The murky, masculine, sex-suffused world of the movie detectiveby Josephine Livingstone / August 9, 2013 / Leave a comment
(Above) The PI doesn’t solve mysteries with armchair deduction but by invading the private spaces of others
Often responding to Philip or Sam, the private investigator (PI) may be identified by his coat and hat. His natural habitat: the wet street corner or, unauthorised, another person’s home. He is commonly accused of committing the very crime under his investigation. You will find him lit starkly, from the side. He is good at getting women into bed, but they often turn out to be malevolent villainesses. He is American.
The PI’s bloodlines flow deeply into the tradition of masculine heroes. His characteristics loom so large over Western popular culture that it can be hard to make him out. This is the problem facing any book on the film noir detective: being a chap, in a movie, trying to solve a problem, he is as inscrutably general a cultural trope as the femme fatale. What makes a PI a PI, and not just some other kind of leading man? You can’t even really chalk him up to an era, since he has existed since the early days of film.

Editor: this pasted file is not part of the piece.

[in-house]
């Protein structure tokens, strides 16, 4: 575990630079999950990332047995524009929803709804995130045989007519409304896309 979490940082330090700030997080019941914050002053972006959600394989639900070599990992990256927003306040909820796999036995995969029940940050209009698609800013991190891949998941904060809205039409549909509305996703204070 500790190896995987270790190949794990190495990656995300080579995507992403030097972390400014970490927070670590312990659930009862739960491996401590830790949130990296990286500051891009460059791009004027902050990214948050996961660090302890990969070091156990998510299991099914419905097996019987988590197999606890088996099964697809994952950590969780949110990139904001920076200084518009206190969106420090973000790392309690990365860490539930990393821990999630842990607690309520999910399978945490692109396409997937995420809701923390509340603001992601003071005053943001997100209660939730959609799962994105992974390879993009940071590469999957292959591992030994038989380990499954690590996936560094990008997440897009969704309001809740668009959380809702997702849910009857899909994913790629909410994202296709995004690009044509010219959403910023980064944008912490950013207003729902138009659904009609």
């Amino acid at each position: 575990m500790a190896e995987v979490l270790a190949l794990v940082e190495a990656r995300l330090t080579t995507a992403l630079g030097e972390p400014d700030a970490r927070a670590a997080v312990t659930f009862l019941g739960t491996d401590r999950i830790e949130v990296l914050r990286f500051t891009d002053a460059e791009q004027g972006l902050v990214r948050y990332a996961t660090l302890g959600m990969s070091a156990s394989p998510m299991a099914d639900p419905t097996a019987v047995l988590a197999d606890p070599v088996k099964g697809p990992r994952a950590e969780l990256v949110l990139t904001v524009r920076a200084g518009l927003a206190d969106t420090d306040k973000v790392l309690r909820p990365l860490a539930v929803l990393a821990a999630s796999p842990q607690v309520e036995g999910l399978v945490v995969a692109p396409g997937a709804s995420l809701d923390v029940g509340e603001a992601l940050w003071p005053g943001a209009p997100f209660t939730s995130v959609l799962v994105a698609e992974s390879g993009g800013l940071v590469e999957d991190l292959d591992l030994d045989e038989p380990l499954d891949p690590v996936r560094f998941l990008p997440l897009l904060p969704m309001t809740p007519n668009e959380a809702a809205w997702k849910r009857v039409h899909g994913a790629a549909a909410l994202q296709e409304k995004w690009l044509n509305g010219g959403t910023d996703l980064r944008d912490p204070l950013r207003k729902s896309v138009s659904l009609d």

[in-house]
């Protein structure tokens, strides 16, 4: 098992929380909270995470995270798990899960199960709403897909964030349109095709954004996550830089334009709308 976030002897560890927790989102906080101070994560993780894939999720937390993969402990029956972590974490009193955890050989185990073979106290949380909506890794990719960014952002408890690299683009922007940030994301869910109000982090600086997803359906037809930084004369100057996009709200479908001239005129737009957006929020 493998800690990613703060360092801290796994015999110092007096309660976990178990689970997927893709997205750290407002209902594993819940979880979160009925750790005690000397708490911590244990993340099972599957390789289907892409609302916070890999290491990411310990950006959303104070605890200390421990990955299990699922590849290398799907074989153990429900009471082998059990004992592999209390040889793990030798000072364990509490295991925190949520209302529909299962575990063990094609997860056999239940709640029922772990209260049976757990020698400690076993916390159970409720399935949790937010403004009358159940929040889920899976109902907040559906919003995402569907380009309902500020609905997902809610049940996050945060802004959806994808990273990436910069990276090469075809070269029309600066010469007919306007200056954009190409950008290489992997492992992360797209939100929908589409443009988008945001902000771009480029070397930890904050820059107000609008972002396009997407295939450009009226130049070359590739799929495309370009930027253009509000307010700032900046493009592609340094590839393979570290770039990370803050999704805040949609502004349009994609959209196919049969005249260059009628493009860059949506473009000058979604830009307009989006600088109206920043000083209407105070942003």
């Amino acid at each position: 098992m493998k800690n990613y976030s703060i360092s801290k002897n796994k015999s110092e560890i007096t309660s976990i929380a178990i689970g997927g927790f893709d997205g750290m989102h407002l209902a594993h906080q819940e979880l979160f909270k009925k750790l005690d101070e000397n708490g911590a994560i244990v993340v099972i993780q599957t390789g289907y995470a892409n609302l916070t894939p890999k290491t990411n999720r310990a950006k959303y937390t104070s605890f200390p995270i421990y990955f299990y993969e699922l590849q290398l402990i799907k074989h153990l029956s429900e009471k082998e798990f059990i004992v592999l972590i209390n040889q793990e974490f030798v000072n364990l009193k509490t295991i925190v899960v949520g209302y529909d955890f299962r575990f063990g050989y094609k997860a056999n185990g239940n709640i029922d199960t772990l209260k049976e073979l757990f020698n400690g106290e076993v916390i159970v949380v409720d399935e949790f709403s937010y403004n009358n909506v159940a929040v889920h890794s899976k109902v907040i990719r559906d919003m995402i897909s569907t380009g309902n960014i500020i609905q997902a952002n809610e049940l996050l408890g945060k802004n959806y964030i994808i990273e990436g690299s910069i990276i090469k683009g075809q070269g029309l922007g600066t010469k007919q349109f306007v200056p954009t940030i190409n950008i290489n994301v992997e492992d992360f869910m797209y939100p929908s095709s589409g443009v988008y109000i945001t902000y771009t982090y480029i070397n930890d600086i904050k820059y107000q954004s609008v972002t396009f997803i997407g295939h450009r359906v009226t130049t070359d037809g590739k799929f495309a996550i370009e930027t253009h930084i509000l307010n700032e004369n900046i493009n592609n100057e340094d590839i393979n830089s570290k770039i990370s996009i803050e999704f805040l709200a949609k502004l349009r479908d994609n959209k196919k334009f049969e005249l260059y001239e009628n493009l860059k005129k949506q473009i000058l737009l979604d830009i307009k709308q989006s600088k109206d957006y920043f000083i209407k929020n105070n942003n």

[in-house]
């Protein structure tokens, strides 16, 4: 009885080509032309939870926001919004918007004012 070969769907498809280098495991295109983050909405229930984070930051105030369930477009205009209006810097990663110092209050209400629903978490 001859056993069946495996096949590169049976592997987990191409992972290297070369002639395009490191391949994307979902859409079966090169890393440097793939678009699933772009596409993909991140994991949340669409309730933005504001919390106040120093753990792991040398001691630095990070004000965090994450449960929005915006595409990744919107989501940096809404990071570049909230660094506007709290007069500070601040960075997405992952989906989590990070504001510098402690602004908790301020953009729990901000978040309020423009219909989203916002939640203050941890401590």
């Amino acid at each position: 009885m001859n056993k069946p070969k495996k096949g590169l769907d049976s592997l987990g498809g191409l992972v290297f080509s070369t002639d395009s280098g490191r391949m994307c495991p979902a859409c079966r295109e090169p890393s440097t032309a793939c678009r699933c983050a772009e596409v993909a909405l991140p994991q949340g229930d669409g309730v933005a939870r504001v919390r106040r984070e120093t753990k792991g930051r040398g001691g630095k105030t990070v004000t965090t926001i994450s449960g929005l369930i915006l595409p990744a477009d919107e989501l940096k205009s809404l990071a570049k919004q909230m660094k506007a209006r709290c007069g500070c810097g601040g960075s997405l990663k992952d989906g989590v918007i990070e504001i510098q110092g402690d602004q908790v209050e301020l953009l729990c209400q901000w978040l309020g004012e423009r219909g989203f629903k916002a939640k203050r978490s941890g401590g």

Bran Nicol’s new book,The Private Eye: Detectives in the Movies (Reaktion) gets some real purchase on our man. For a start, Nicol clears away the generic red herring of noir. Although many of the greatest PI movies are films noirs—The Big Sleep (1946), say—the PI is not a simple stand-in for this difficult genre, first formalised by Raymond Borde and Etienne Chaumeton in their classic 1955 study Panorama du film noir américain 1941–1953. Even Borde and Chaumeton acknowledged that their famous five film noir traits—oneiric, strange, erotic, ambivalent, and cruel—were neither clear cu…